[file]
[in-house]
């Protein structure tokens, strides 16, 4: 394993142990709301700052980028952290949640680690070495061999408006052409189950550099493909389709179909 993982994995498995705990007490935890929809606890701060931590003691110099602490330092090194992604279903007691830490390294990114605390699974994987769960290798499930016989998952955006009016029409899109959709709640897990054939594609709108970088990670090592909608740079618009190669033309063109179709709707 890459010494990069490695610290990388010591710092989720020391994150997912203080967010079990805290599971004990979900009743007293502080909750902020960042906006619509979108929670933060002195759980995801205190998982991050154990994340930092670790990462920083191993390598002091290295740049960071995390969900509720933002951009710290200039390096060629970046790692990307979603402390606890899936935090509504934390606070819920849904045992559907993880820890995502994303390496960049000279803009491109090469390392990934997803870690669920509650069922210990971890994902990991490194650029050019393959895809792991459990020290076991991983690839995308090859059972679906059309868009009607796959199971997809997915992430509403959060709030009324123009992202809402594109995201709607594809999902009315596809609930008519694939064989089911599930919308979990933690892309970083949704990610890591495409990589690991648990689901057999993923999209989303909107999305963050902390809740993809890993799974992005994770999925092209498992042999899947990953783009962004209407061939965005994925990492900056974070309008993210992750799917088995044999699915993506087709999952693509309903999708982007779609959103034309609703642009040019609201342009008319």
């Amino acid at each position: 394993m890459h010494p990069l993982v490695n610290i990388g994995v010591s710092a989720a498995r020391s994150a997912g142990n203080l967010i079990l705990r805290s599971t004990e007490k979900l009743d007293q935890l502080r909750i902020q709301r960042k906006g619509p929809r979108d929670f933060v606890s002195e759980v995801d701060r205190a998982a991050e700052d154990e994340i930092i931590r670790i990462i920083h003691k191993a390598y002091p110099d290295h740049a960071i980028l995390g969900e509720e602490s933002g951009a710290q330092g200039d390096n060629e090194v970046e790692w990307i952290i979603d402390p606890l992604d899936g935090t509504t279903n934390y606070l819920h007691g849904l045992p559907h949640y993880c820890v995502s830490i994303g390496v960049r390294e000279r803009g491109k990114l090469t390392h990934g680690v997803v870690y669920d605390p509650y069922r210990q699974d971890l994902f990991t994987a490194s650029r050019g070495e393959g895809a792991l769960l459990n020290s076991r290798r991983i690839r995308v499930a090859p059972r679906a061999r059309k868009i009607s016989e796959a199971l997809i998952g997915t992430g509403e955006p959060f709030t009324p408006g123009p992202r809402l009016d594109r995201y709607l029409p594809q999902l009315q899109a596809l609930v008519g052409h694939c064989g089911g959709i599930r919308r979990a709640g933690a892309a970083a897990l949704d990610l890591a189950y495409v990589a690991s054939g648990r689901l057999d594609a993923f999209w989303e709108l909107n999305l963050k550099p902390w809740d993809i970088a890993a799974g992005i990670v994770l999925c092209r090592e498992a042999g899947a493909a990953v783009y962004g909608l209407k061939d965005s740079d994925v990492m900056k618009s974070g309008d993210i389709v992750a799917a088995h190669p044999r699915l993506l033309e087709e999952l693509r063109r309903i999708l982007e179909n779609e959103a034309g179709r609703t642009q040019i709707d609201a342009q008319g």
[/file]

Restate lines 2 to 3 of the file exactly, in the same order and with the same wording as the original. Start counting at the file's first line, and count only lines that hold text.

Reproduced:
């Protein structure tokens, strides 16, 4: 394993142990709301700052980028952290949640680690070495061999408006052409189950550099493909389709179909 993982994995498995705990007490935890929809606890701060931590003691110099602490330092090194992604279903007691830490390294990114605390699974994987769960290798499930016989998952955006009016029409899109959709709640897990054939594609709108970088990670090592909608740079618009190669033309063109179709709707 890459010494990069490695610290990388010591710092989720020391994150997912203080967010079990805290599971004990979900009743007293502080909750902020960042906006619509979108929670933060002195759980995801205190998982991050154990994340930092670790990462920083191993390598002091290295740049960071995390969900509720933002951009710290200039390096060629970046790692990307979603402390606890899936935090509504934390606070819920849904045992559907993880820890995502994303390496960049000279803009491109090469390392990934997803870690669920509650069922210990971890994902990991490194650029050019393959895809792991459990020290076991991983690839995308090859059972679906059309868009009607796959199971997809997915992430509403959060709030009324123009992202809402594109995201709607594809999902009315596809609930008519694939064989089911599930919308979990933690892309970083949704990610890591495409990589690991648990689901057999993923999209989303909107999305963050902390809740993809890993799974992005994770999925092209498992042999899947990953783009962004209407061939965005994925990492900056974070309008993210992750799917088995044999699915993506087709999952693509309903999708982007779609959103034309609703642009040019609201342009008319």
């Amino acid at each position: 394993m890459h010494p990069l993982v490695n610290i990388g994995v010591s710092a989720a498995r020391s994150a997912g142990n203080l967010i079990l705990r805290s599971t004990e007490k979900l009743d007293q935890l502080r909750i902020q709301r960042k906006g619509p929809r979108d929670f933060v606890s002195e759980v995801d701060r205190a998982a991050e700052d154990e994340i930092i931590r670790i990462i920083h003691k191993a390598y002091p110099d290295h740049a960071i980028l995390g969900e509720e602490s933002g951009a710290q330092g200039d390096n060629e090194v970046e790692w990307i952290i979603d402390p606890l992604d899936g935090t509504t279903n934390y606070l819920h007691g849904l045992p559907h949640y993880c820890v995502s830490i994303g390496v960049r390294e000279r803009g491109k990114l090469t390392h990934g680690v997803v870690y669920d605390p509650y069922r210990q699974d971890l994902f990991t994987a490194s650029r050019g070495e393959g895809a792991l769960l459990n020290s076991r290798r991983i690839r995308v499930a090859p059972r679906a061999r059309k868009i009607s016989e796959a199971l997809i998952g997915t992430g509403e955006p959060f709030t009324p408006g123009p992202r809402l009016d594109r995201y709607l029409p594809q999902l009315q899109a596809l609930v008519g052409h694939c064989g089911g959709i599930r919308r979990a709640g933690a892309a970083a897990l949704d990610l890591a189950y495409v990589a690991s054939g648990r689901l057999d594609a993923f999209w989303e709108l909107n999305l963050k550099p902390w809740d993809i970088a890993a799974g992005i990670v994770l999925c092209r090592e498992a042999g899947a493909a990953v783009y962004g909608l209407k061939d965005s740079d994925v990492m900056k618009s974070g309008d993210i389709v992750a799917a088995h190669p044999r699915l993506l033309e087709e999952l693509r063109r309903i999708l982007e179909n779609e959103a034309g179709r609703t642009q040019i709707d609201a342009q008319g």